Executive Director’s blog


Members of the PMNCH Board came together last month in Johannesburg, South Africa—for the first time since the announcement of The Partnership’s new Board Chair, Graça Machel. As a former member of the United Nations Secretary-General’s High-level Panel of Eminent Persons on the Post-2015 Development Agenda, Mrs Machel shared a message — delivered on her behalf by PMNCH Board Co-Chair Ms Anuradha Gupta, Additional Secretary & Mission Director (National Rural Health Mission) of India’s Ministry of Health and Family Welfare — commending PMNCH for bringing partners together to demand a prominent place for women’s and children’s health beyond 2015.

Mrs Machel noted that the high-level panel welcomed the Partnership’s submission, which was supported by more than 240 organizations. Going forward, she stressed the need for the PMNCH community to continue to speak as one. She called on the Partnership to play a key role ensuring that the UN General Assembly’s Open Working Group on Sustainable Development Goals, now leading the development of the post-2015 agenda, hears the voice of partners across diverse sectors calling for a strong focus on women’s and children’s health beyond 2015.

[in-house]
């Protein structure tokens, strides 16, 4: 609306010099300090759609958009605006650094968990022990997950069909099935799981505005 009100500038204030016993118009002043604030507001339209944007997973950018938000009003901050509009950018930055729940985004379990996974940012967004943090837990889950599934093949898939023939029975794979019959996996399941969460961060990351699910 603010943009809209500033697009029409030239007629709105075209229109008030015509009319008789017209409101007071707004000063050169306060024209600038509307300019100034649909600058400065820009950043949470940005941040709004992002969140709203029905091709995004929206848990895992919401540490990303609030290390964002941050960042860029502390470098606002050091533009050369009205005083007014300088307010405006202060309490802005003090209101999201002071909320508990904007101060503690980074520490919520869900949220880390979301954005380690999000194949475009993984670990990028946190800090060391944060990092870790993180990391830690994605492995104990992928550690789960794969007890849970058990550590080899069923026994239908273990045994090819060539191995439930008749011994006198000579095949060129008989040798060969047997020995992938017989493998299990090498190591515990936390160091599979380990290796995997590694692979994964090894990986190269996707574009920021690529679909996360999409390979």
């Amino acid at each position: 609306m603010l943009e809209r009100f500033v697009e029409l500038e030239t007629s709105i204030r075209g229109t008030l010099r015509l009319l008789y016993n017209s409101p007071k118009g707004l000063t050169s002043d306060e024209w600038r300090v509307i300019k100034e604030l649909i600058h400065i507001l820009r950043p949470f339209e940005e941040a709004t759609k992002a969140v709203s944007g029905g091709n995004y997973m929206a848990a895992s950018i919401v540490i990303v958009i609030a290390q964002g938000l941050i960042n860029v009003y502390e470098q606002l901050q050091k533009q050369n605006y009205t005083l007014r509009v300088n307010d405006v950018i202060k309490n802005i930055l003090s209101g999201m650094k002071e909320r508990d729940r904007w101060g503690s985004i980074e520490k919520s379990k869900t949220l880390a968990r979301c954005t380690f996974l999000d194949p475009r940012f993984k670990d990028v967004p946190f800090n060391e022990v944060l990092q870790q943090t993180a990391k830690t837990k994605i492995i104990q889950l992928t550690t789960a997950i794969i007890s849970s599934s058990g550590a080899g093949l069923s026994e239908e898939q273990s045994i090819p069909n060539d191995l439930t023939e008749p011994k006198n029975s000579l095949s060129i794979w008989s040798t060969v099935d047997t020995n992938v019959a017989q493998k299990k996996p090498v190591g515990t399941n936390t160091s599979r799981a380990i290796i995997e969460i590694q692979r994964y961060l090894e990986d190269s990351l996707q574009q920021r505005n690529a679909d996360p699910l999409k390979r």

While taking up this challenge at the global level, PMNCH is also actively engaged with our partners in Africa as they articulate a regional vision for the post-2015 agenda. Shouldering the bulk of the unfinished business of the Millennium Development Goals, it is critical that the continent become the driving force for progress, results and accountability.

The African Union and the South African government are preparing to host the first-ever International Conference on Maternal, Newborn and Child Health in Africa in Johannesburg from 1-3 August. This will be an opportunity to take stock of progress in the region, highlight prevailing challenges, recommend innovative solutions and forge collective resolve in preparation for the next global development agenda.

PMNCH has been working with partners to contribute to the evidence base and discussions for this landmark event. This comes on the heels of recent engagement in the African Union’s “Abuja +12” summit, where African leaders agreed to step up efforts to strengthen health systems, and will pave the way for further discussions on best practices by African health leaders and development partners to scale up progress to improve women’s and children’s health.